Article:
First, topic 13 in Table 3 has to do with whether long prison sentences and other detention measures can amount to inhuman and degrading treatment under Article 3. That is correctly identified as typically not giving rise to a violation (European Court of Human Rights, 2015). For example, cases7 such as Kafkaris v. Cyprus ([GC] no. 21906/04, ECHR 2008-I), Hutchinson v. UK (no. 57592/08 of 3 February 2015) and Enea v. Italy ([GC], no. 74912/01, ECHR 2009-IV) were identified as exemplifications of this trend. Likewise, topic 28 in Table 5 has to do with whether certain choices with regard to the social policy of states can amount to a violation of Article 8. That was correctly identified as typically not giving rise to a violation, in line with the Court’s tendency to acknowledge a large margin of appreciation to states in this area (Greer, 2000). In this vein, cases such as Aune v. Norway (no. 52502/07 of 28 October 2010) and Ball v. Andorra (Application no. 40628/10 of 11 December 2012) are examples of cases where topic 28 is dominant. Similar observations apply, among other things, to topics 23, 24 and 27. That includes issues with the enforcement of domestic judgments giving rise to a violation of Article 6 (Kiestra, 2014). Some representative cases are Velskaya v. Russia, of 5 October 2006 and Aleksandrova v. Russia of 6 December 2007. Topic 7 in Table 4 is related to lower standard of review when property rights are at play (Tsarapatsanis, 2015). A representative case here is Oao Plodovaya Kompaniya v. Russia of 7 June 2007. Consequently, the topics identify independently well-established trends in the case law without recourse to expert legal/doctrinal analysis.

The above observations require to be understood in a more mitigated way with respect to a (small) number of topics. For instance, most representative cases for topic 8 in Table 3 were not particularly informative. This is because these were cases involving a person’s death, in which claims of violations of Article 3 (inhuman and degrading treatment) were only subsidiary: this means that the claims were mainly about Article 2, which protects the right to life. In these cases, the absence of a violation, even if correctly identified, is more of a technical issue on the part of the Court, which concentrates its attention on Article 2 and rarely, if ever, moves on to consider independently a violation of Article 3. This is exemplified by cases such as Buldan v. Turkey of 20 April 2004 and Nuray Şen v. Turkey of 30 March 2004, which were, again, correctly identified.

On the other hand, cases have been misclassified mainly because their textual information is similar to cases in the opposite class. We observed a number of cases where there is a violation having a very similar feature vector to cases that there is no violation and vice versa.


We presented the first systematic study on predicting judicial decisions of the European Court of Human Rights using only the textual information extracted from relevant sections of ECtHR judgments. We framed this task as a binary classification problem, where the training data consists of textual features extracted from given cases and the output is the actual decision made by the judges.

Apart from the strong predictive performance that our statistical NLP framework achieved, we have reported on a number of qualitative patterns that could potentially drive judicial decisions. More specifically, we observed that the information regarding the factual background of the case as this is formulated by the Court in the relevant subsection of its judgments is the most important part obtaining on average the strongest predictive performance of the Court’s decision outcome. We suggested that, even if understood only as a crude proxy and with all the caveats that we have highlighted, the rather robust correlation between the outcomes of cases and the text corresponding to fact patterns contained in the relevant subsections coheres well with other empirical work on judicial decision-making in hard cases and backs basic legal realist intuitions.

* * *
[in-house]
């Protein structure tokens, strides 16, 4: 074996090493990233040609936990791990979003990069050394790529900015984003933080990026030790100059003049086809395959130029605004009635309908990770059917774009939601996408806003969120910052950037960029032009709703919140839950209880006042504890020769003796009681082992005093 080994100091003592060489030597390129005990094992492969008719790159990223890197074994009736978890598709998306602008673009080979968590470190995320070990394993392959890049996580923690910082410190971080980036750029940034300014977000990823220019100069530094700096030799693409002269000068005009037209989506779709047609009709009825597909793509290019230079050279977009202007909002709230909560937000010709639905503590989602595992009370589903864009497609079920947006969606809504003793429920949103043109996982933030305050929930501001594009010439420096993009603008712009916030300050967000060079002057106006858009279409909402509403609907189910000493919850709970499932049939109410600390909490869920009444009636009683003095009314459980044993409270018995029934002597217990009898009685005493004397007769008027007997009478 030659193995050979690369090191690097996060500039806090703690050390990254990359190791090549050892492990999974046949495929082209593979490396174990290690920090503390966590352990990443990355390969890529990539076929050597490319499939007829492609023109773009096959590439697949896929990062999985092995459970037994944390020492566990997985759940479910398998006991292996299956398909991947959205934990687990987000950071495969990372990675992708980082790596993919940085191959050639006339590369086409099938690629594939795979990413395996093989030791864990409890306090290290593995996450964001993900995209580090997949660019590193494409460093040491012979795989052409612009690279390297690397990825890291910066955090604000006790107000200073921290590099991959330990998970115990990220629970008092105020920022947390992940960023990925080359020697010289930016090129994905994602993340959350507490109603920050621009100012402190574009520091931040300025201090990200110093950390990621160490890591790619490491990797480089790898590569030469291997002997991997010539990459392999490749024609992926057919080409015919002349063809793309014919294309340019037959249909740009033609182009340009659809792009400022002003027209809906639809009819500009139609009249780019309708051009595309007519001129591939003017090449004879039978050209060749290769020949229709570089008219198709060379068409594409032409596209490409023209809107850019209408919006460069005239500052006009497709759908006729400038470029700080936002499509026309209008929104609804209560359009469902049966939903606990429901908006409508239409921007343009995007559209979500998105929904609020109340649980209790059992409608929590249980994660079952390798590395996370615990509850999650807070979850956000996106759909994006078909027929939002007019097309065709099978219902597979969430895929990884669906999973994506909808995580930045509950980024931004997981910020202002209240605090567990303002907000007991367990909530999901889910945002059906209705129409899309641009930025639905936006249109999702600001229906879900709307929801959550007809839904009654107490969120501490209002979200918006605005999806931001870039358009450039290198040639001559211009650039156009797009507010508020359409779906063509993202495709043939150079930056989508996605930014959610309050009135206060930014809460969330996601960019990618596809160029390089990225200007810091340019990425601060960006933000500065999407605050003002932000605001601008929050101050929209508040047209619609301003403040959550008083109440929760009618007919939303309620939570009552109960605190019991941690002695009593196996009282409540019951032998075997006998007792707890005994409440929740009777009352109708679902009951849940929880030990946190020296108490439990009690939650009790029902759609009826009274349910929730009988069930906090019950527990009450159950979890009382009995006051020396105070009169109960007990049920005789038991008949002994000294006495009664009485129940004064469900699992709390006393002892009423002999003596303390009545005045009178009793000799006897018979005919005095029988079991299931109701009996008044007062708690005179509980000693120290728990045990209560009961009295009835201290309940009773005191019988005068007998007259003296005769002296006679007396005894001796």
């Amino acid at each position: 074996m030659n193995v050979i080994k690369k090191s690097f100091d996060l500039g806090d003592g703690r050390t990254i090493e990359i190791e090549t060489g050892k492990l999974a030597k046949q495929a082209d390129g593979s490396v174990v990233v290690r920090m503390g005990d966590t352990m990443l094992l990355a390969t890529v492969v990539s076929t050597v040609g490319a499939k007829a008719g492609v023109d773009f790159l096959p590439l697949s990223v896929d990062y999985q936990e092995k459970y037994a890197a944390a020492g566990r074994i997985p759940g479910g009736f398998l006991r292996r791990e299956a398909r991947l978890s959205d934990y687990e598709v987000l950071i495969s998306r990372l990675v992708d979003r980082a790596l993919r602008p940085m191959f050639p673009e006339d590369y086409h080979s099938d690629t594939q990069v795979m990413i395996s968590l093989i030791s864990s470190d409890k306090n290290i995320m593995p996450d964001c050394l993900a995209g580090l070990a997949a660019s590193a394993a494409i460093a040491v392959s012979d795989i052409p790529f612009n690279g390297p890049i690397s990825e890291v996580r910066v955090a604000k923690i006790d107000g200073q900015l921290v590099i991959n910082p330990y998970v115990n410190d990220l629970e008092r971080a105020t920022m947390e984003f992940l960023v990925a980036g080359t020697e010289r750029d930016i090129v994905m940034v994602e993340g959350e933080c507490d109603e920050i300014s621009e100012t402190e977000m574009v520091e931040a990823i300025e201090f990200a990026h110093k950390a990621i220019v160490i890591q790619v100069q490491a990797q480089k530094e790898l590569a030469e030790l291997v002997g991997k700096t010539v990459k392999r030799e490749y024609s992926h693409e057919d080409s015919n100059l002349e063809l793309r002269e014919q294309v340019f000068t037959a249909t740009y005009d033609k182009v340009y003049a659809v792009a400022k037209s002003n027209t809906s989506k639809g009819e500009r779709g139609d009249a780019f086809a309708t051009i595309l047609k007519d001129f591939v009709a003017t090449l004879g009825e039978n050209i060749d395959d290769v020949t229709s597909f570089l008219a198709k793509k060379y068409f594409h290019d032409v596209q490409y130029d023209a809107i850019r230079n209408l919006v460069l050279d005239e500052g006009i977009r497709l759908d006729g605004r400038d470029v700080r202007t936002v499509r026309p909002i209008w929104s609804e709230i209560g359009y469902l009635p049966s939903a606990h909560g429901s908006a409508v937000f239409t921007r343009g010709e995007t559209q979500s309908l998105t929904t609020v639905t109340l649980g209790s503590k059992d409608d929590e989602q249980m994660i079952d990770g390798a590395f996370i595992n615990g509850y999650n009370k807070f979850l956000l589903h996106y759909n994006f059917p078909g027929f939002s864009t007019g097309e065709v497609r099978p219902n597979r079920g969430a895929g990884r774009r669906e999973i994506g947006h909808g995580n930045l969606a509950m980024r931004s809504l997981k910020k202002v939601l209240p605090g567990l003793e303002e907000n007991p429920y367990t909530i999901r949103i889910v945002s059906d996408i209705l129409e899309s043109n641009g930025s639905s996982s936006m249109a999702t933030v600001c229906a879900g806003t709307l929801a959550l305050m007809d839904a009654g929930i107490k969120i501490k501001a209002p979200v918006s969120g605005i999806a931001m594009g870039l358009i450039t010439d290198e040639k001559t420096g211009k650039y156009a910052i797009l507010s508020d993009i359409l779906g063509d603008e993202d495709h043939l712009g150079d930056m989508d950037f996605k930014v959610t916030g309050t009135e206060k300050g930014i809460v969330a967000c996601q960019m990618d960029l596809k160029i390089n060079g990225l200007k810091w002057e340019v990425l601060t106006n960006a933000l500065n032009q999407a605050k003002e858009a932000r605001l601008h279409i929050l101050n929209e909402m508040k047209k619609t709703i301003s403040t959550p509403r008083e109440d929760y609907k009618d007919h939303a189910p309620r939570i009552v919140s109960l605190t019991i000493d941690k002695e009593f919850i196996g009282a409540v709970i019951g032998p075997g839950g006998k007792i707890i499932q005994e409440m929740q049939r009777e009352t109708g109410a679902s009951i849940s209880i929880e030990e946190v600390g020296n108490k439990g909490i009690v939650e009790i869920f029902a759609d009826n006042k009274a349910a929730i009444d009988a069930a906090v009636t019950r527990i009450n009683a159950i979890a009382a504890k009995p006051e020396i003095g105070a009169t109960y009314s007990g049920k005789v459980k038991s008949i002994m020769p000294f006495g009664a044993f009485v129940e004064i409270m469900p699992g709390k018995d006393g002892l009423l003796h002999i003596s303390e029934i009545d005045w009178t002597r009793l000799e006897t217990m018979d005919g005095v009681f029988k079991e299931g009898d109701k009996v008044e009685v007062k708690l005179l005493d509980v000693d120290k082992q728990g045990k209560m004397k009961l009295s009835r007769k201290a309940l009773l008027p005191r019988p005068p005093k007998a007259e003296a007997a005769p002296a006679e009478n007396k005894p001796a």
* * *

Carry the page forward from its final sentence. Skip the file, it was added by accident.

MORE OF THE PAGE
Finally, we believe that our study opens up avenues for future work, using different kinds of data (e.g., texts of individual applications, briefs submitted by parties or domestic judgments) coming from various sources (e.g., the European Court of Human Rights, national authorities, law firms). However, data access issues pose a significant barrier for scientists to work on such kinds of legal data. Large repositories like HUDOC, which are easily and freely accessible, are only case law databases. Access to other kinds of data, especially lodged applications and briefs, would enable further research in the intersection of legal science and artificial intelligence.

An amicus curiae (friend of the court) is a person or organisation that offers testimony before the Court in the context of a particular case without being a formal party to the proceedings.
ECHtR provisional annual report for the year 2015:
HUDOC ECHR Database:
Nonetheless, not all cases that pass this first admissibility stage are decided in the same way. While the individual judge’s decision on admissibility is final and does not comprise the obligation to provide reasons, a Committee deciding a case may, by unanimous vote, declare the application admissible and render a judgment on its merits, if the legal issue raised by the application is covered by well-established case-law by the Court.
Rules of ECtHR,
The data set is publicly available for download from
Note that all the cases used as examples in this section are taken from the data set we used to perform the experiments.